AA: I tried (along with my co-producer, Dan James) to think in terms of depth, not bombast. We really tried to create dynamics with layers and strata of sounds, rather than loudness. We took what we like to call a cinematic approach—taking each hymn and creating a little score for it. We almost had little mood boards for each song—we asked ourselves “What does this one feel like? What colors does it evoke? What emotions?” For example, with How Can I Keep From Singing, which has a long history of being covered in folk style, we wanted to evoke the feeling of floating down a lazy river in the summer sun—complete ease. For others, like I Wonder As I Wander, we wanted to elicit the deep uncertainty that often underscores the Christian life, and call forth the feeling of bleak midwinter. So I suppose you could say our approach was to seek to create nuance and highlight the natural drama and dynamic range of the songs, while (hopefully) steering clear of melodrama or kitsch or just shoving the songs into thoroughly modern arrangements.
CP: Your original songs on this album and your previous releases draw from the scriptural, liturgical, spiritual, and even literary traditions of the Church. Why is it so important to you to draw from these wells in your songwriting, and how would you encourage others to begin discovering these rich sources for themselves?

AA: Well, in all seriousness, if I tried to write devotional/corporate songs without drawing from these wells I would have very little to say. I myself live with constant and unfettered Doubt (capital D because it is practically a character in my story) and so a large part of the reason I even write these songs to begin with is to preach the Gospel to myself. I try to think pastorally when writing songs for the Church, and a good way to do that (for me) has been to take heavy inspiration from the traditions you mentioned. I find other places to use music as pure catharsis (like my band, LEVV) — church music just isn’t the place for that.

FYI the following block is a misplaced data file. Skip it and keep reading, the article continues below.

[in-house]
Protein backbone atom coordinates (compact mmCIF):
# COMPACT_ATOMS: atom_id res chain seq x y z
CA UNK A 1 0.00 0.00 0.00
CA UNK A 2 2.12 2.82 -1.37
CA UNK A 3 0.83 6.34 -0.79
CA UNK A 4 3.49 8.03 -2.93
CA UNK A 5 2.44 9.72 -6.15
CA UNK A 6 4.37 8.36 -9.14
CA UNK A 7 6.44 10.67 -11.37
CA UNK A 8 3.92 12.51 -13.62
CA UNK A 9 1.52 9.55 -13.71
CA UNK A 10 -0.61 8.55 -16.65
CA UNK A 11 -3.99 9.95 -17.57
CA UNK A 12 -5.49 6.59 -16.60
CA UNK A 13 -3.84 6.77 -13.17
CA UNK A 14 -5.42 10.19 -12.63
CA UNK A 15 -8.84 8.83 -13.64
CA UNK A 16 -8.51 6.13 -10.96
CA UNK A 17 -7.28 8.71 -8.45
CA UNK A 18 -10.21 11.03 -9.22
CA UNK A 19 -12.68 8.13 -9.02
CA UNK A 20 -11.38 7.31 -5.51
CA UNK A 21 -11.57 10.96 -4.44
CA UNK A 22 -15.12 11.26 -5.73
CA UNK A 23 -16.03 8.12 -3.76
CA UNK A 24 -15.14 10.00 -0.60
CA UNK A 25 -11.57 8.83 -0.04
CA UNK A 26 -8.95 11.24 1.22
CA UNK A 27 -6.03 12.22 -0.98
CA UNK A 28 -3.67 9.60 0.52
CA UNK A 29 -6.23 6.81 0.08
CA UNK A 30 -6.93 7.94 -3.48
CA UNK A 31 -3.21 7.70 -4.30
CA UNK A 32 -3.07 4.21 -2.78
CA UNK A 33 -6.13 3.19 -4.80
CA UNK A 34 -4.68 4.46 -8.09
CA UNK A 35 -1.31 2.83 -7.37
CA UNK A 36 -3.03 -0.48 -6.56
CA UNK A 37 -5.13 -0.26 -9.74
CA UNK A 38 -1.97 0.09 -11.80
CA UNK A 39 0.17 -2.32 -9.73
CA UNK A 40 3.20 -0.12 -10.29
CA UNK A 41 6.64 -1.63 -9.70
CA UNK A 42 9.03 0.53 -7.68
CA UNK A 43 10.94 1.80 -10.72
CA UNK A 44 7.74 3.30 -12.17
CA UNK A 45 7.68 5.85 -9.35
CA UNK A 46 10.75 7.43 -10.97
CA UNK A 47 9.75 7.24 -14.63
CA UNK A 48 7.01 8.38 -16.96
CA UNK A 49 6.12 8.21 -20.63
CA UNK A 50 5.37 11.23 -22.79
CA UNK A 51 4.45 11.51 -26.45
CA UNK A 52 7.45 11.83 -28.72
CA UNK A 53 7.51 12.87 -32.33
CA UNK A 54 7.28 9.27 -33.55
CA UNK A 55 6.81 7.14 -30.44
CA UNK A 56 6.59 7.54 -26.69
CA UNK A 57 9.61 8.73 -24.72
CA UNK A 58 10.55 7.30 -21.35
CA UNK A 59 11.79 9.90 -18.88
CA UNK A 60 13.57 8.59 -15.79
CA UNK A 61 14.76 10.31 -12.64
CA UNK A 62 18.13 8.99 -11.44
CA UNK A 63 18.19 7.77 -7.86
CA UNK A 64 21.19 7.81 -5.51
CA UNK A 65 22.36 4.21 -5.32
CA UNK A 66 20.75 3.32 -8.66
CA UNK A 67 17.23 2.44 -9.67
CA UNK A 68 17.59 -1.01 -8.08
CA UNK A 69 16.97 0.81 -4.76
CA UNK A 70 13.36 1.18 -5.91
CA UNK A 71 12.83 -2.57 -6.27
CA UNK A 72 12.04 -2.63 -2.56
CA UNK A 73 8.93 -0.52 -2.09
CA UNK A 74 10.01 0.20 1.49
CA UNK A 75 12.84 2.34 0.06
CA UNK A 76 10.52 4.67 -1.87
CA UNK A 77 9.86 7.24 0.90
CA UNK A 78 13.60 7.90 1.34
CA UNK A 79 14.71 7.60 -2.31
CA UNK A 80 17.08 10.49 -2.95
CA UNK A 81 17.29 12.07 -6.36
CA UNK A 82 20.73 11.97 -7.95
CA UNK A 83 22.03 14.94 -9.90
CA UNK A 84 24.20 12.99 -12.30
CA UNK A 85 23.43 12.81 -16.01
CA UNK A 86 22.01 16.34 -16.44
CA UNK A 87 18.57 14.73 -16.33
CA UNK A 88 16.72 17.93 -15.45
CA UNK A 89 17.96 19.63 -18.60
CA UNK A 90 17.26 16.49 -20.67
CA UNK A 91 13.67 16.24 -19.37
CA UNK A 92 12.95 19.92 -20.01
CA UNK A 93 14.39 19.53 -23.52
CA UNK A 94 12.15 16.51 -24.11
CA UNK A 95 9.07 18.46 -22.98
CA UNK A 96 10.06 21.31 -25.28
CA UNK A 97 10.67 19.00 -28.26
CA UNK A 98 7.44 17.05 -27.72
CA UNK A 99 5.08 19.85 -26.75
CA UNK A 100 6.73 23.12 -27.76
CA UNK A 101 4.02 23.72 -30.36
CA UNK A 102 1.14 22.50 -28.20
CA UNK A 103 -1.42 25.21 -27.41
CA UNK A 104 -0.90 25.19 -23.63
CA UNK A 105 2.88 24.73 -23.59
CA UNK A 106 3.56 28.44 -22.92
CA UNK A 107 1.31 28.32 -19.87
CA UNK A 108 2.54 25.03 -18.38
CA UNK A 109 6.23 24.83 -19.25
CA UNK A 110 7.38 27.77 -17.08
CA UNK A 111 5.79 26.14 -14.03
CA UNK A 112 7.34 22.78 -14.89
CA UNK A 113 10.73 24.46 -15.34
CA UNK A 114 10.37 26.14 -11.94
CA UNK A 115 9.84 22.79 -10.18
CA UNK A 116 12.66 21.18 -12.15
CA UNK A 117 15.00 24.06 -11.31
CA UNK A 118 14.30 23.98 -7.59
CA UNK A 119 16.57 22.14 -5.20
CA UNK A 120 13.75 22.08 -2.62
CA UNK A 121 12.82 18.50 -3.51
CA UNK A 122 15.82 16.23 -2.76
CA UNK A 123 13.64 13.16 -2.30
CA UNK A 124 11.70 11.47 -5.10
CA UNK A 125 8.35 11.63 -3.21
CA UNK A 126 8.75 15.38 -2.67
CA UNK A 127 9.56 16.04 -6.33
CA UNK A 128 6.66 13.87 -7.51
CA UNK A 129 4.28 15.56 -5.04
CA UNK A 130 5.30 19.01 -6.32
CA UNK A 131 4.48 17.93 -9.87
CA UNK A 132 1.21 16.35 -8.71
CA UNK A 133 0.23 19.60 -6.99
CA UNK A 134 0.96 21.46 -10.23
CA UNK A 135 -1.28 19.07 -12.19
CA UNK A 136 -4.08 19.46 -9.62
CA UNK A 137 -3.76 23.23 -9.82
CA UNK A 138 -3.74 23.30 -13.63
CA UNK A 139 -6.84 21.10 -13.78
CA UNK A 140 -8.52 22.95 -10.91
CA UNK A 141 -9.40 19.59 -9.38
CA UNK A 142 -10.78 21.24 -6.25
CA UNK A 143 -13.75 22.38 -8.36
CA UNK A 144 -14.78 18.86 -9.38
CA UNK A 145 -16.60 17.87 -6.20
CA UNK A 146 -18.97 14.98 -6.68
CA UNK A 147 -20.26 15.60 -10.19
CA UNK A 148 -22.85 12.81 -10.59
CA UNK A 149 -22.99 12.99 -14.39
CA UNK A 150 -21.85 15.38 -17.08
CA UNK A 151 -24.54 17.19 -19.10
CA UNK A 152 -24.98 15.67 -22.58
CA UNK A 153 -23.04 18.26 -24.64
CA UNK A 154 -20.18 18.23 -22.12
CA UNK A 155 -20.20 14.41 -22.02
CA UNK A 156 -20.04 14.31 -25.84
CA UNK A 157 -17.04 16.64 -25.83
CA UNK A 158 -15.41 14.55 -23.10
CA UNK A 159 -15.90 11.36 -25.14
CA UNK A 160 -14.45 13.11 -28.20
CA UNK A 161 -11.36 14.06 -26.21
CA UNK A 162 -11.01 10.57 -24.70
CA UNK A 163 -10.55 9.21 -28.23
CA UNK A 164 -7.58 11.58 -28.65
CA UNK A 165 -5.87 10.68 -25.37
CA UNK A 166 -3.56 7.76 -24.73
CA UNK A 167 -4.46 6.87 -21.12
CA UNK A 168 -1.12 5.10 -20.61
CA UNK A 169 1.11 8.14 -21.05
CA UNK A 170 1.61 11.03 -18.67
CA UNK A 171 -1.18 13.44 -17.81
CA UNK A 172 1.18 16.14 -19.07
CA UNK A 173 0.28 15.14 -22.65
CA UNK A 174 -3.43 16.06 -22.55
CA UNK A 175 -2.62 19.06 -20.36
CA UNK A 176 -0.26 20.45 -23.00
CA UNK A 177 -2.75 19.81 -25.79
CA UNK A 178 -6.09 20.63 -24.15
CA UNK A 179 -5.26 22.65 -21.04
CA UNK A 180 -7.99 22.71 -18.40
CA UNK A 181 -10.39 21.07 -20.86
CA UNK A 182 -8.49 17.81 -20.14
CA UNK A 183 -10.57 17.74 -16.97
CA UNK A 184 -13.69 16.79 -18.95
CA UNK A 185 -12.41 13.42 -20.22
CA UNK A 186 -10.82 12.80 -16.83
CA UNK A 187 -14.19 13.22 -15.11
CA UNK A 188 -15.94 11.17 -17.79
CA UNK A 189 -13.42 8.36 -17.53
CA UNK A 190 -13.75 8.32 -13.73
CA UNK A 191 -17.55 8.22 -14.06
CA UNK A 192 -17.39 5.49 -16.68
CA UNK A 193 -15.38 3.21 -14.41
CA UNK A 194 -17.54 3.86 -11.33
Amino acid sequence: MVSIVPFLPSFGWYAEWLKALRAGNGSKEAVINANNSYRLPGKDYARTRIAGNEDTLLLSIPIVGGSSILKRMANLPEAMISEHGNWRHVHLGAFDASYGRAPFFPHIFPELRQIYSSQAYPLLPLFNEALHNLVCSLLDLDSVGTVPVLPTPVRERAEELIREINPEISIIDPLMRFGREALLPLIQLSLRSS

CP: What inspires you most in creating original songs and/or original arrangements of familiar perennial favorites? Would you consider releasing another album of hymn tunes, and if so, what hymns would you want to include?

AA: I find literature/spiritual reading the most inspiring thing in terms of songwriting for the Church. Musically speaking I am beginning to see that I have a lot of influences coming from neoclassical and post-rock artists, like Olafur Arnalds and Agnes Obel and Hammock. If I did release another hymns record I’d want to put Let All Mortal Flesh Keep Silence on it—and Jesus, The Very Thought of Thee.


CP: Personally, I can only hope that this next collection of hymns won’t be long in coming.

To learn more about Audrey, her music, and her other forms of ministry, visit her website.


Carolyn Pirtle

Carolyn Pirtle is the program director of the Notre Dame Center for Liturgy and a composer of liturgical music. She is the author of Praying the Rosary Together.

Read more by Carolyn Pirtle